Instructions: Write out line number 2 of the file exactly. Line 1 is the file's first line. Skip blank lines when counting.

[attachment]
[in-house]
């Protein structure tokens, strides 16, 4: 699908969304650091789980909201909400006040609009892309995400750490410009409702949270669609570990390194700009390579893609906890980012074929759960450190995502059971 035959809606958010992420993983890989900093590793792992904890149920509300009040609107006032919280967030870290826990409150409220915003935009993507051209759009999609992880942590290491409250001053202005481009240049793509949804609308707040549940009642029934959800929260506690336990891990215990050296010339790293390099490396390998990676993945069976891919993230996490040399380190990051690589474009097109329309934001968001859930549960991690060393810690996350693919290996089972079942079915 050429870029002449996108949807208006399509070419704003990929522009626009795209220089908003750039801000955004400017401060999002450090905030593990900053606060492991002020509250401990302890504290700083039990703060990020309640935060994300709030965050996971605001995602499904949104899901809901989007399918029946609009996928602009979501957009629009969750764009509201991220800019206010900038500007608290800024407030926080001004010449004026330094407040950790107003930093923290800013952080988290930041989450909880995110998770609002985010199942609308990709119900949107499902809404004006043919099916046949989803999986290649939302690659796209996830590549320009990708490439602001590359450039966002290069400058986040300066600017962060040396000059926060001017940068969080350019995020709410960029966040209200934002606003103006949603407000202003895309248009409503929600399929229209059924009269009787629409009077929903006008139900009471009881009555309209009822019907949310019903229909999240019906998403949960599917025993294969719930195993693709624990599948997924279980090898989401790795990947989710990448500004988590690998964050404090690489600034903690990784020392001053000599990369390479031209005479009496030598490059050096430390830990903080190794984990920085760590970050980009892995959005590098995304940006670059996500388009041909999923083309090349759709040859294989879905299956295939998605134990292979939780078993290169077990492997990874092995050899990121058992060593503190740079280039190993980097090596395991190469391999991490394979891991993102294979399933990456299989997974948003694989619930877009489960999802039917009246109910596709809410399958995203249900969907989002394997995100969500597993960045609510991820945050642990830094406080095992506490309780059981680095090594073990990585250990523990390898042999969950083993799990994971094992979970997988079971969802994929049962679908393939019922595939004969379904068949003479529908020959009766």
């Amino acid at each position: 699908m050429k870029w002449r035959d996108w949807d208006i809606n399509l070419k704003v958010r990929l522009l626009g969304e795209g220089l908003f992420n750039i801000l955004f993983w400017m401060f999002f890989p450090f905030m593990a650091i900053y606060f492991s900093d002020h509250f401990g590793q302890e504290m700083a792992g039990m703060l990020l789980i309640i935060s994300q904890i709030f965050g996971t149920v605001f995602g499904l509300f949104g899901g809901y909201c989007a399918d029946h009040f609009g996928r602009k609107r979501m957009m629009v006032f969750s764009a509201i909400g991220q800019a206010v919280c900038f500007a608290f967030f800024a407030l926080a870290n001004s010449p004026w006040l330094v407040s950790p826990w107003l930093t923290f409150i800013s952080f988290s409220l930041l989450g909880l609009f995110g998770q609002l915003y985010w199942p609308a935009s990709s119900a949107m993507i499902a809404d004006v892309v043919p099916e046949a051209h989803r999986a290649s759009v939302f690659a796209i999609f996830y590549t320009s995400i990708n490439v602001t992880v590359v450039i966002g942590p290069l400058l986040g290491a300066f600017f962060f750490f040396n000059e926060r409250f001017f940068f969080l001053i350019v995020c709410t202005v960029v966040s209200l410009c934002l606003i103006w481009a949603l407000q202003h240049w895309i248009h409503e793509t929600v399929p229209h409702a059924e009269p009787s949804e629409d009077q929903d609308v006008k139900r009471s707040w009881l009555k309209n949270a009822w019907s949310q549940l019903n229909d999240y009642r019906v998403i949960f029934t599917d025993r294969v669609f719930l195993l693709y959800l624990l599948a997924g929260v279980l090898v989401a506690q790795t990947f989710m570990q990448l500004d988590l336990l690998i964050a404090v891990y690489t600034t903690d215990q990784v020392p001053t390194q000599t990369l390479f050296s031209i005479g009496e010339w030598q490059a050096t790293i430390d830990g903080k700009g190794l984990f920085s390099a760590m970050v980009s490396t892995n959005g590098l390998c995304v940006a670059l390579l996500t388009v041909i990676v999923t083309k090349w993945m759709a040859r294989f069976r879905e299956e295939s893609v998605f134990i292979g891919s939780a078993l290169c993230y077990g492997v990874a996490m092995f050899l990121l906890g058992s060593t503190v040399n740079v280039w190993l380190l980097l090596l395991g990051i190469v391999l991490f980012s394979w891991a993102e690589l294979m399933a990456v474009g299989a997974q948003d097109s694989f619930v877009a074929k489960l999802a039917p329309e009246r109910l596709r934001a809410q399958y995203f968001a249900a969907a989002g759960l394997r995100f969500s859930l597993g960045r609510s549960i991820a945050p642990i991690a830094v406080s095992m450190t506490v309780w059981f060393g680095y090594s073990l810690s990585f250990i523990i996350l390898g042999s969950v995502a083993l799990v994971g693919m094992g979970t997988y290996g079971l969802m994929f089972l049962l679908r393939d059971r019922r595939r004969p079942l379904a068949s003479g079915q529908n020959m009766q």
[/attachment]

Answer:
């Protein structure tokens, strides 16, 4: 699908969304650091789980909201909400006040609009892309995400750490410009409702949270669609570990390194700009390579893609906890980012074929759960450190995502059971 035959809606958010992420993983890989900093590793792992904890149920509300009040609107006032919280967030870290826990409150409220915003935009993507051209759009999609992880942590290491409250001053202005481009240049793509949804609308707040549940009642029934959800929260506690336990891990215990050296010339790293390099490396390998990676993945069976891919993230996490040399380190990051690589474009097109329309934001968001859930549960991690060393810690996350693919290996089972079942079915 050429870029002449996108949807208006399509070419704003990929522009626009795209220089908003750039801000955004400017401060999002450090905030593990900053606060492991002020509250401990302890504290700083039990703060990020309640935060994300709030965050996971605001995602499904949104899901809901989007399918029946609009996928602009979501957009629009969750764009509201991220800019206010900038500007608290800024407030926080001004010449004026330094407040950790107003930093923290800013952080988290930041989450909880995110998770609002985010199942609308990709119900949107499902809404004006043919099916046949989803999986290649939302690659796209996830590549320009990708490439602001590359450039966002290069400058986040300066600017962060040396000059926060001017940068969080350019995020709410960029966040209200934002606003103006949603407000202003895309248009409503929600399929229209059924009269009787629409009077929903006008139900009471009881009555309209009822019907949310019903229909999240019906998403949960599917025993294969719930195993693709624990599948997924279980090898989401790795990947989710990448500004988590690998964050404090690489600034903690990784020392001053000599990369390479031209005479009496030598490059050096430390830990903080190794984990920085760590970050980009892995959005590098995304940006670059996500388009041909999923083309090349759709040859294989879905299956295939998605134990292979939780078993290169077990492997990874092995050899990121058992060593503190740079280039190993980097090596395991190469391999991490394979891991993102294979399933990456299989997974948003694989619930877009489960999802039917009246109910596709809410399958995203249900969907989002394997995100969500597993960045609510991820945050642990830094406080095992506490309780059981680095090594073990990585250990523990390898042999969950083993799990994971094992979970997988079971969802994929049962679908393939019922595939004969379904068949003479529908020959009766």